The Day That Changed Us

7 years ago by

Photos Elena Mudd

Last Friday afternoon, our team filed into cars, signs in tow, Washington DC on our Google Maps. I can’t say the mood was upbeat. The moment we had been dreading for months had finally come and it felt like November 9th all over again. But even through our palpable anxieties, we knew we needed each other (and our road trip snacks) more than ever and the light was at the end of the 200 mile drive.

Let me just say, for the skeptics out there, that nothing had ever felt more necessary than this March. It was as vital as a shower after a long, sweaty work out. And it didn’t start Saturday morning, it started Friday on the highway. The road between NYC and DC was packed with cars and buses full of women in pink hats, waving signs, sharing solidarity honks. We already felt better, we were already uniting.

The Day That Changed Us

Saturday morning finally comes and now we are pumped. I skipped the makeup and the bra because feminism, put on my “nasty woman hat” and burst out the door with my girls like the place was on fire. After a very lively metro ride, we made it to the rally. We held hands and held signs, shoutout to Emily’s boob sign, and listened to legendary women in a peaceful crowd full of babies, older ladies, middle aged men, tweens, first time protesters, new activists, the whole diverse world represented. The Mall is thick with love and energy.

The Day That Changed Us

I had never called myself a feminist out loud, and it doesn’t feel good to admit it today but this is all about honesty and taking responsibility right? I thought “I’m Woman, I’m doing great!” I was ignoring the fights of the past that gave me my rights, the struggles of others in the present and the very challenging future in which all of our rights might be taken away. Marching with 500 thousand other humans in unity and in defense of equality and progress confirmed that I am a humanist, and above all I’ll say it loud and proud, I AM A FEMINIST — that in the wake of a tragic election, the largest, global generation of feminists is born and THAT ladies (and gents), is the true beauty of living in this world today. We can go back and forth on politics and policy but the power of unity and collective consciousness we all witnessed on Saturday certainly conquers all.

The Day That Changed Us

We left DC closer than ever, with half a million new allies and friends.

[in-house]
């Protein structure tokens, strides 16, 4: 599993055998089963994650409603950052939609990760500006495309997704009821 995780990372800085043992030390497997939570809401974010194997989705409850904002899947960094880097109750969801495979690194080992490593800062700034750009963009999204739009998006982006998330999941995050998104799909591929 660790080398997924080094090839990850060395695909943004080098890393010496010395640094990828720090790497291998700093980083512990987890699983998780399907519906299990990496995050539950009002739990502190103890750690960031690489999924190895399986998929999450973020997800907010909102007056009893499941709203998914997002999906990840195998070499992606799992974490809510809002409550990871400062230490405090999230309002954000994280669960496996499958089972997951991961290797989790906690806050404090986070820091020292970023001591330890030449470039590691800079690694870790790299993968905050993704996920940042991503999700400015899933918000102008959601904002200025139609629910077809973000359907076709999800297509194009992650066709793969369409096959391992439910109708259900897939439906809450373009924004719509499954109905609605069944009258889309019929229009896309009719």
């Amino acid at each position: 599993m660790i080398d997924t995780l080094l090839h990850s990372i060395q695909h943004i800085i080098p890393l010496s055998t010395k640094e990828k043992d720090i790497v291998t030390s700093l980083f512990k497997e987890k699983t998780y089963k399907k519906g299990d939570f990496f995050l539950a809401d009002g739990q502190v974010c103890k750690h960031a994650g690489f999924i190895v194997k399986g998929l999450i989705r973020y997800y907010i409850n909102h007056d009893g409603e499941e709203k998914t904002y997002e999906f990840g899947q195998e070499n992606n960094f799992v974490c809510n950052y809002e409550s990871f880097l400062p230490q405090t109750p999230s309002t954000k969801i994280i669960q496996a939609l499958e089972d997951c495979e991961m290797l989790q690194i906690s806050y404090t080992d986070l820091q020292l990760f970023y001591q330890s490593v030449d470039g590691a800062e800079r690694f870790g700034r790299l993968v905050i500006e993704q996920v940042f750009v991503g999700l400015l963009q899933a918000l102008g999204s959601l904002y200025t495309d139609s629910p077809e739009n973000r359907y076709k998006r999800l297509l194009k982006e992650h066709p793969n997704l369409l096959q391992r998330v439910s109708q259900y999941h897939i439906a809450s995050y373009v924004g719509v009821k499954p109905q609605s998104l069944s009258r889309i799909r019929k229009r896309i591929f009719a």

Gloria Steinem said it best (and holy shit we saw her say it, she was there, she was there!!!!) “We are linked. We are not ranked. And this day is a day that will change us forever because we are together. Each of us individually and collectively will never be the same again.”

And now for some words from a few of our fellow marchers, the next Gloria Steinems…

The Day That Changed Us







Katie Hearn, 28, Detroit, MI.

I want all the other women here to know that I am here with them, supporting them. And my hope is getting women into office, not just because we’re women, but we’re fucking efficient, we make decisions, and we consider others. We are compassionate individuals. So, I’m really excited about that.


Anna, 16, Richmond, VA.

Already seeing it around our school, especially around teenage boys, their attitudes completely changed when he was elected. It’s worrisome what will happen to other students.

The Day That Changed Us







Anu Lazarre, 41, Brooklyn, NY.

I’m an immigrant. I was undocumented in the country for 7 years. I’m the mother of a black daughter. I’m a woman and I don’t think that there’s anybody who embodies the need to be here more than I do and that’s why I showed up today.


The Day That Changed Us

Let’s keep marching forward: 10 Actions / 100 Days.


Add yours
  • I was there for the march as well. It was so amazing to feel GOOD after feeling so depressed since the election. I think everyone felt it — they felt like they were no longer alone — that there were other women/men/people in this world that see the tide shifting to oppression and want to speak out, too. I’ve never felt more inspired to make a difference in this world since walking with 5 million other people all over the world last Saturday. Glad you were there, too, Garance.

  • Chez nous, les manifs c’est culturel ! :-) Big up ! et bon courage surtout !!!